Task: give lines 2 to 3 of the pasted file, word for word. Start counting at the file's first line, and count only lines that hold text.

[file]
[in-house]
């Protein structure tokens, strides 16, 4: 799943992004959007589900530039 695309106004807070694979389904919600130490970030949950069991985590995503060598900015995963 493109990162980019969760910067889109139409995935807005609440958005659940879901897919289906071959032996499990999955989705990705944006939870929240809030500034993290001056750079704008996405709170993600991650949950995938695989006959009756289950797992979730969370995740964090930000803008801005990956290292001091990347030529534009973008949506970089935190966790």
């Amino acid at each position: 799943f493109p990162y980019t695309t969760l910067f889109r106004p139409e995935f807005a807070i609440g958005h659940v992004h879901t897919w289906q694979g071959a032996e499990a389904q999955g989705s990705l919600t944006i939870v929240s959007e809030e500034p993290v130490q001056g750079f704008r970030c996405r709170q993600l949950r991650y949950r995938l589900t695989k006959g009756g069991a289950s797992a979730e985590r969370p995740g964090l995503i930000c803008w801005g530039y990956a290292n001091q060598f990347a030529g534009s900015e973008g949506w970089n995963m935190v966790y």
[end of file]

């Protein structure tokens, strides 16, 4: 799943992004959007589900530039 695309106004807070694979389904919600130490970030949950069991985590995503060598900015995963 493109990162980019969760910067889109139409995935807005609440958005659940879901897919289906071959032996499990999955989705990705944006939870929240809030500034993290001056750079704008996405709170993600991650949950995938695989006959009756289950797992979730969370995740964090930000803008801005990956290292001091990347030529534009973008949506970089935190966790």
């Amino acid at each position: 799943f493109p990162y980019t695309t969760l910067f889109r106004p139409e995935f807005a807070i609440g958005h659940v992004h879901t897919w289906q694979g071959a032996e499990a389904q999955g989705s990705l919600t944006i939870v929240s959007e809030e500034p993290v130490q001056g750079f704008r970030c996405r709170q993600l949950r991650y949950r995938l589900t695989k006959g009756g069991a289950s797992a979730e985590r969370p995740g964090l995503i930000c803008w801005g530039y990956a290292n001091q060598f990347a030529g534009s900015e973008g949506w970089n995963m935190v966790y």